Earlier this week, members of TRU’s board of governors and executive team, along with Dean of Nursing Dr. Donna Murnaghan and nursing student Mackenzie Byers toured the Nursing and Population Health (NPH) building currently under construction. The excitement of being the first group to tour the NPH building provided a rich experience for those present to learn how the building will benefit students, faculty and the community once construction is complete in 2020.
Flexible teaching spaces mimic the diversity of health care in our communities including hospital wards and home and community care environments. The new building will allow learning to be adapted using new technologies, and create learning that supports excellence in meeting standards of care. These real practice-like spaces including debriefing and seminar rooms, plus much-needed student collaboration and independent study areas, will further enhance learning, with spaces being optimized to incorporate technology.
The building will also house patient simulation labs, with low-, medium- and high-fidelity labs featuring computer-driven mannequins, and up-to-date equipment and resources to reflect real situations for students to engage. As well, the new space expands learning capacity by increasing high fidelity beds from two to eight, while the overall number of lab beds will quadruple.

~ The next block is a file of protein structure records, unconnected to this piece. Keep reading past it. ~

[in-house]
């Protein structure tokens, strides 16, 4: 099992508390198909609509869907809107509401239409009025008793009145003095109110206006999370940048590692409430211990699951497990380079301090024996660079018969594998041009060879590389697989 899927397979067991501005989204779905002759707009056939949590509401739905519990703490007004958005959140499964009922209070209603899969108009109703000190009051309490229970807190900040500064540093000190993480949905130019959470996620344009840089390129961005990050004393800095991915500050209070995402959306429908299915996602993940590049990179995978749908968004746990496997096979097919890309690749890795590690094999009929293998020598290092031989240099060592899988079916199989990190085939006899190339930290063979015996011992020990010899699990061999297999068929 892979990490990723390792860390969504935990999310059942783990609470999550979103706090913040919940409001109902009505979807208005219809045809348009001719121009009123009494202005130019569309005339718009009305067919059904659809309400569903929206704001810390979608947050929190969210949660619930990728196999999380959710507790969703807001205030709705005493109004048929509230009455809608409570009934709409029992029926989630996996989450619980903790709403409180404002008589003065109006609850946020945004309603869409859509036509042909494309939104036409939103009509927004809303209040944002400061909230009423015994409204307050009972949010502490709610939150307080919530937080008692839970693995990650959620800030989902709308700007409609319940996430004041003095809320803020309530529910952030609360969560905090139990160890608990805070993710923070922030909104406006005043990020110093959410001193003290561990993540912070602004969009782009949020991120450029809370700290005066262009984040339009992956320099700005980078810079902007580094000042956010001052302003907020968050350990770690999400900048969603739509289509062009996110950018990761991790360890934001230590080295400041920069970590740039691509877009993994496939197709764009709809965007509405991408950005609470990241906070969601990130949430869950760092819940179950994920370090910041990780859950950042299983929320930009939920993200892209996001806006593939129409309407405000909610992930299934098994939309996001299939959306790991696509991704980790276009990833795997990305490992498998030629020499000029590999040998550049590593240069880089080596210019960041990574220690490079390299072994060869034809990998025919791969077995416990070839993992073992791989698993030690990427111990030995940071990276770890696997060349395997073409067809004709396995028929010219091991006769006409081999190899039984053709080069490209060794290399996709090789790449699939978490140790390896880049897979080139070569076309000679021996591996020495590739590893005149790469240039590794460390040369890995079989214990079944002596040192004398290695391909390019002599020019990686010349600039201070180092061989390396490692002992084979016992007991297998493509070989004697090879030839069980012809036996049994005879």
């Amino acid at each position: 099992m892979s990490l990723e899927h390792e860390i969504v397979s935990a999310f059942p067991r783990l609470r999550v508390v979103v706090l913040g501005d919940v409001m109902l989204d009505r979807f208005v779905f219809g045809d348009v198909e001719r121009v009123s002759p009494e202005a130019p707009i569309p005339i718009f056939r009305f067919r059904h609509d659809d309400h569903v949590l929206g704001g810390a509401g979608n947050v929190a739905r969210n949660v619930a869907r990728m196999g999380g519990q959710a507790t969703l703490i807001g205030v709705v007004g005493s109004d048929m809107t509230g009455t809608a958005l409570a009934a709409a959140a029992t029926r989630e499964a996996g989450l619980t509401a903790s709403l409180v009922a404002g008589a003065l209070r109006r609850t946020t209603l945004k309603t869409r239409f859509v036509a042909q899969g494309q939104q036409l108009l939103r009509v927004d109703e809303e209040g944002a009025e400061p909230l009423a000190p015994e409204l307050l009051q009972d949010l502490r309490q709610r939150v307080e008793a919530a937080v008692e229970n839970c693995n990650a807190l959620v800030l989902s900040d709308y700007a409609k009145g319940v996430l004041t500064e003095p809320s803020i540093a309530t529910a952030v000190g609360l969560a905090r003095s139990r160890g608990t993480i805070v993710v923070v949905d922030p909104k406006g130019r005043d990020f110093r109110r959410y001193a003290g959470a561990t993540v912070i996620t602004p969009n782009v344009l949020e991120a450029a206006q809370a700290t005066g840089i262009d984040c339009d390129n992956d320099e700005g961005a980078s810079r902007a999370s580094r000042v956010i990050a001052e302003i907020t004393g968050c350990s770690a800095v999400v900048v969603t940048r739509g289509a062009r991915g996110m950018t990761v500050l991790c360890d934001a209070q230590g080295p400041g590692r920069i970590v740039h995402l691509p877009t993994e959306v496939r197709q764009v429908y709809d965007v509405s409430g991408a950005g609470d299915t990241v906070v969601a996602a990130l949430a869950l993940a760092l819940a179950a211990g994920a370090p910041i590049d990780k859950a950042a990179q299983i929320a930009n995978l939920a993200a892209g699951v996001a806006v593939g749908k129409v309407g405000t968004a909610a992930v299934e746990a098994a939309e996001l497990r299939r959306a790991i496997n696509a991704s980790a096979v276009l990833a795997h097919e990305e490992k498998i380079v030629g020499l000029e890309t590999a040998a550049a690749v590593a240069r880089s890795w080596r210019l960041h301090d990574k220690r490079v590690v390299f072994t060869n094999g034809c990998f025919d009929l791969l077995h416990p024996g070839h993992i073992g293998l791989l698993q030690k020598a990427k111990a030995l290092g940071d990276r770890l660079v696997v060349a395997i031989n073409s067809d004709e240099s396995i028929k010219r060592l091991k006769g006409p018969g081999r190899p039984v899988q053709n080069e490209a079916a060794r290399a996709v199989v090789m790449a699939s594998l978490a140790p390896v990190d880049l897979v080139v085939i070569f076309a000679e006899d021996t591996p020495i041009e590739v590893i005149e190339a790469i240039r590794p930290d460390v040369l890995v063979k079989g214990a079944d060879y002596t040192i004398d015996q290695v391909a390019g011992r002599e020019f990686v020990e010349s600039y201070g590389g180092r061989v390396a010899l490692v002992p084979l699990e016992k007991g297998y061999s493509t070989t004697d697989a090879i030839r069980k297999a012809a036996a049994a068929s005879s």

Not only will the new building enhance collaboration among students and faculty in the health sciences, there will also be increased opportunities for inter-professional training and collaborative partnerships with industry and across departments at TRU, including science, social work and law. There will also be more community engagement, more teamwork and more knowledge sharing in NPH’s unified environment.
This new space will enable TRU to be innovative in identifying and developing other programming that is important to our health care community across populations such as seniors, rural and home care nursing, chronic disease and mental health.
The NPH building, with its state-of-the-art facilities and technology, will be a catalyst to help TRU researchers investigate new solutions for complex health problems and create international platforms to test best practice.
The building will be open for classes in the fall of 2020.